Any new experience has the potential to bring stress to your pond fish. The best way to introduce any new item is with slow deliberate acclimation. So don’t introduce five new bird feeders to your garden at one time. Don’t make six bird pools or perches in one construction project. Don’t add double the amount of fish to an existing population at one time. If your pond is well established and healthy, then add these bird features slowly over a course of several weeks or months. If you are building a new pond, build in all of the bird items first and add the fish slowly. Some of my avid bird ponders keep less fish and use fish parasitic treatments more frequently to prevent an outbreak of disease. There are no actual studies that I could find (in my brief search of the web) that showed any statistics on the use of parasitic treatments in ponds frequented by birds. I will note a personal observation: in our own display ponds, we use treatments routinely because we are always changing water in the ponds to showcase what plants are in bloom. Those particular fish are under a lot of stress. The display ponds seem to attract a lot of birds (due to the number of rock water features). Some of our ponds are set up more like your home garden pond. The fish in those ponds do not get treated and we get just as many birds visiting them. We see no difference in parasite infections between the two different ponds systems. I hear similar accounts from my customers. The customers who have the most trouble with parasites and illness seem to be the ponds that are overstocked and have poor water quality. Be sure to choose any parasite remedies carefully. Some remedies, such as high concentrations of salt, may irritate the birds and will negatively harm many aquatic plants.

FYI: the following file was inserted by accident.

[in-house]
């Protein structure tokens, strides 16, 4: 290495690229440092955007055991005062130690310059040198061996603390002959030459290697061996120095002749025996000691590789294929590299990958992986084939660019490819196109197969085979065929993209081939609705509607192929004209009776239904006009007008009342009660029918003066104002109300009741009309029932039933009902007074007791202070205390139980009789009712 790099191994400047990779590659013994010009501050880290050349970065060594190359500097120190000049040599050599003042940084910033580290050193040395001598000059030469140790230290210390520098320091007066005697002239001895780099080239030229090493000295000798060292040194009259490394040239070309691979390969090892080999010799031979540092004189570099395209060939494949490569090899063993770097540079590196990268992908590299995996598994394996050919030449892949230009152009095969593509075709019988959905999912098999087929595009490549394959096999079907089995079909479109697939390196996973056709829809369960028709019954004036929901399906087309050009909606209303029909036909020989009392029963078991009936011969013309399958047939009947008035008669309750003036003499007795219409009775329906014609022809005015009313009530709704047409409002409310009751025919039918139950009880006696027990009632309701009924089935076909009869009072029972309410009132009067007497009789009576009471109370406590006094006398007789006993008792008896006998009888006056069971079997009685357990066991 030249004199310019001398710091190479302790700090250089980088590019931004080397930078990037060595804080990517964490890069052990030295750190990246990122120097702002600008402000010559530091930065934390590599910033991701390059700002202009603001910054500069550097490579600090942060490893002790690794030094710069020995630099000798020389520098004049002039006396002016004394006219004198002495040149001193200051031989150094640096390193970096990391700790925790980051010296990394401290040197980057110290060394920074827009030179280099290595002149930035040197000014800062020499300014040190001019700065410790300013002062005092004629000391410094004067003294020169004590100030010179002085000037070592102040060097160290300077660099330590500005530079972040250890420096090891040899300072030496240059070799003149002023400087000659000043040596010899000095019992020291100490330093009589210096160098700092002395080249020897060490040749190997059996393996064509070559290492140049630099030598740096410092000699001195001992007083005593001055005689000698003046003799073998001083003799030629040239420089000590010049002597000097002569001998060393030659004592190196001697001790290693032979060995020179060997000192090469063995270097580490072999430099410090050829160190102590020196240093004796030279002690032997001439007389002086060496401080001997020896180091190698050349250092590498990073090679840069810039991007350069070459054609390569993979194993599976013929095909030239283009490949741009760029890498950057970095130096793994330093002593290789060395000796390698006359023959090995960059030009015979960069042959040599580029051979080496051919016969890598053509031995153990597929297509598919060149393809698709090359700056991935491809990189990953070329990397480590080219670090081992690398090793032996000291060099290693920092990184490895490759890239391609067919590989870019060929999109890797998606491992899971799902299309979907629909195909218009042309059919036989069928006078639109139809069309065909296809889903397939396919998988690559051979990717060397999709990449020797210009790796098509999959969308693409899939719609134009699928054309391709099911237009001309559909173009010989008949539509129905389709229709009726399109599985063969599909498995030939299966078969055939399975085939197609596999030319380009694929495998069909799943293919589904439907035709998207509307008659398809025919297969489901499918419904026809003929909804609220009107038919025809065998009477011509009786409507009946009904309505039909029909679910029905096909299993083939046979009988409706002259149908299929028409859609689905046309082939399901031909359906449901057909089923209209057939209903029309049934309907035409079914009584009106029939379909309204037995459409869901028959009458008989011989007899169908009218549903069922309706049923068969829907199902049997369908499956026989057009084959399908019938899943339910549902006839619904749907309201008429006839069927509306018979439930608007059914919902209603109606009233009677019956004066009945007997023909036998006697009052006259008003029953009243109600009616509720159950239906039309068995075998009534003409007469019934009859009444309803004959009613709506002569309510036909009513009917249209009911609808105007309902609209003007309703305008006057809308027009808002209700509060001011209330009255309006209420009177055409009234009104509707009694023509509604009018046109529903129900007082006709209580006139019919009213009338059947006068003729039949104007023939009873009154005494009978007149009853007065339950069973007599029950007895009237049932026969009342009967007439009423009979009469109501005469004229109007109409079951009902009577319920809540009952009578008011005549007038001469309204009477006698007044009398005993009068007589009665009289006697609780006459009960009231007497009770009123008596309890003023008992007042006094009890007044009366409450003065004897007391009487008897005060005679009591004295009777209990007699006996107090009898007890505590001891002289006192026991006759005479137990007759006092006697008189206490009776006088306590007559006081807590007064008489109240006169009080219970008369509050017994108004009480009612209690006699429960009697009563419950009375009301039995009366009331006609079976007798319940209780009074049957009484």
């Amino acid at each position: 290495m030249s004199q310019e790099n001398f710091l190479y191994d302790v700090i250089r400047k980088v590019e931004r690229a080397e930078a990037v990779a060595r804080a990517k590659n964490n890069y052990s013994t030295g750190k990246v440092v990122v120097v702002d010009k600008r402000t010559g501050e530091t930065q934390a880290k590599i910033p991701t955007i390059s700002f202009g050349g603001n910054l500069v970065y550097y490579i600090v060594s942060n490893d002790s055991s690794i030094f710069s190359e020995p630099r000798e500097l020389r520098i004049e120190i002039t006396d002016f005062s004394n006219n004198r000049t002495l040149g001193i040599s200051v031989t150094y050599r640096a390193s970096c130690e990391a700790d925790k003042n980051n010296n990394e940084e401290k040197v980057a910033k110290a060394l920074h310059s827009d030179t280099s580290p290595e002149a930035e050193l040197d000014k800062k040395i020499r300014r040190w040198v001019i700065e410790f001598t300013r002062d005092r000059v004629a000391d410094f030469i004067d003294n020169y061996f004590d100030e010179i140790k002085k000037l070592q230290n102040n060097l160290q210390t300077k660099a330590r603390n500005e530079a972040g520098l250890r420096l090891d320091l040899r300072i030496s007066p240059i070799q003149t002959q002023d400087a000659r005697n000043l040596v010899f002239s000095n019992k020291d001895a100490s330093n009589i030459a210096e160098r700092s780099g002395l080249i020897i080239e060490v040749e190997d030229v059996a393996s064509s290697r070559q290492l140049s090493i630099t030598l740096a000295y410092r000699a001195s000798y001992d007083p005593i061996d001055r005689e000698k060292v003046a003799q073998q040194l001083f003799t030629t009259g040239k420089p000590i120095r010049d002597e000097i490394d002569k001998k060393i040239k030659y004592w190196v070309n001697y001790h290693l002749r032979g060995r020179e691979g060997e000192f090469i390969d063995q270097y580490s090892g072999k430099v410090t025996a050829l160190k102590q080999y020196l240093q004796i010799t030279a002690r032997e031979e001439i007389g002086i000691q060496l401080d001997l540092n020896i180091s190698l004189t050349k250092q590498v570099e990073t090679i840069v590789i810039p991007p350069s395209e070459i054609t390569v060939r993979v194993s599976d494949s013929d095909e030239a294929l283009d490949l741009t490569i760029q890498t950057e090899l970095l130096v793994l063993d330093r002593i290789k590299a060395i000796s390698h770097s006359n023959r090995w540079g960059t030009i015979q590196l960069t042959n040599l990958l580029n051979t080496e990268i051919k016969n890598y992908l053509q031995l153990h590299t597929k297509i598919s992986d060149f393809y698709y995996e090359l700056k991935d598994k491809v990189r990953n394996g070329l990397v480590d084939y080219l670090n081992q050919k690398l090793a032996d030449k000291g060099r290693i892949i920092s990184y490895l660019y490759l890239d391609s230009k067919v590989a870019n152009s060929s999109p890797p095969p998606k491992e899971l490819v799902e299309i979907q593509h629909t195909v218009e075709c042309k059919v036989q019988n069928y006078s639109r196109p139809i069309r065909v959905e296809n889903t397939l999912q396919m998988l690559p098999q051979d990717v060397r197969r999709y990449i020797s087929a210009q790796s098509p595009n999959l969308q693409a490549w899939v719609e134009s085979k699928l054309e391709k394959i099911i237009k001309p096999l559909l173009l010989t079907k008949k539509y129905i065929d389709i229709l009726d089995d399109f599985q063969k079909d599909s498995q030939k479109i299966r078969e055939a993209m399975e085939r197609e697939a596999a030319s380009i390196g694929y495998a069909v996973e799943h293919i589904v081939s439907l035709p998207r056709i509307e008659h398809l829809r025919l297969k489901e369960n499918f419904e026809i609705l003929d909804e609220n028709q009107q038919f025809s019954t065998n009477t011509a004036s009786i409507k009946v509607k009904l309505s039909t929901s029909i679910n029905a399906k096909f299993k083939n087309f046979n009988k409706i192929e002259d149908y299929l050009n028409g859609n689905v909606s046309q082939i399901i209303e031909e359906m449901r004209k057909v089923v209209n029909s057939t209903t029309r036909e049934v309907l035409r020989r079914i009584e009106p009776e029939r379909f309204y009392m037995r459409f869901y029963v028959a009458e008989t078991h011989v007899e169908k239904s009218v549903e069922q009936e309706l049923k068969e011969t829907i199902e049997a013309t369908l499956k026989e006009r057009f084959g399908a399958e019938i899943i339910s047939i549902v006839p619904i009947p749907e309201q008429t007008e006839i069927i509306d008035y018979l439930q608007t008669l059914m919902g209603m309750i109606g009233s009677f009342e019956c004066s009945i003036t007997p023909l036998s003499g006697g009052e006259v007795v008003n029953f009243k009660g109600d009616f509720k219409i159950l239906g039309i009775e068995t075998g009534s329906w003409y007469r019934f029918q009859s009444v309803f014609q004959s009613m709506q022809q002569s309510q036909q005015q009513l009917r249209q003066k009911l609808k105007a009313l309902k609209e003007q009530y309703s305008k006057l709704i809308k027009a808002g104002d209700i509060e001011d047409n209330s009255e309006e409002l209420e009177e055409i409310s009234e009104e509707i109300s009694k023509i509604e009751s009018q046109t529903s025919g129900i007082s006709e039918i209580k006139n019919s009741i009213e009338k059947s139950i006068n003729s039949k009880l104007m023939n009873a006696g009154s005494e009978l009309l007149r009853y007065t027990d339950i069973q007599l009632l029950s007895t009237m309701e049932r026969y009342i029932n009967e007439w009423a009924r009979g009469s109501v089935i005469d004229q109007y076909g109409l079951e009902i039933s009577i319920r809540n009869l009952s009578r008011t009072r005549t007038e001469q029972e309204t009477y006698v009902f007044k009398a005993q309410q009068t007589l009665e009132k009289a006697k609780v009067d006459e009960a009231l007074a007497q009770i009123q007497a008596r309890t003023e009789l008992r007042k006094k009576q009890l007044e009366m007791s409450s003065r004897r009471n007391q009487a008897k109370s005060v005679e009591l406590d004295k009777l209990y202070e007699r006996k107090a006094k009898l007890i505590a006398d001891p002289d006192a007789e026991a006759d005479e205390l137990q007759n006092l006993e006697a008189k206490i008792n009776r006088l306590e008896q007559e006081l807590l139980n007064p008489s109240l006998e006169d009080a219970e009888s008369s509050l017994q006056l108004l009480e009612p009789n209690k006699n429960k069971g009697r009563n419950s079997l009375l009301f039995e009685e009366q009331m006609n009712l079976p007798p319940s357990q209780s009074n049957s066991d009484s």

When placing bird feeders near ponds, use common sense. Do not place seed or suet feeders directly over your pond. It will cause a large amount of debris to enter the pond. The small seed shells and husks can quickly cause a pump or filter to clog. The extra bio-load of the discarded feed and feces from the feeding perched birds will create a problem with your water chemistry. Remember that birdseed will sprout when given the right conditions, so you may develop an unwanted garden under the feeder. It is important to keep the ground below your feeder neat and tidy too.

**Special considerations for bird-ponds in cold weather climates:**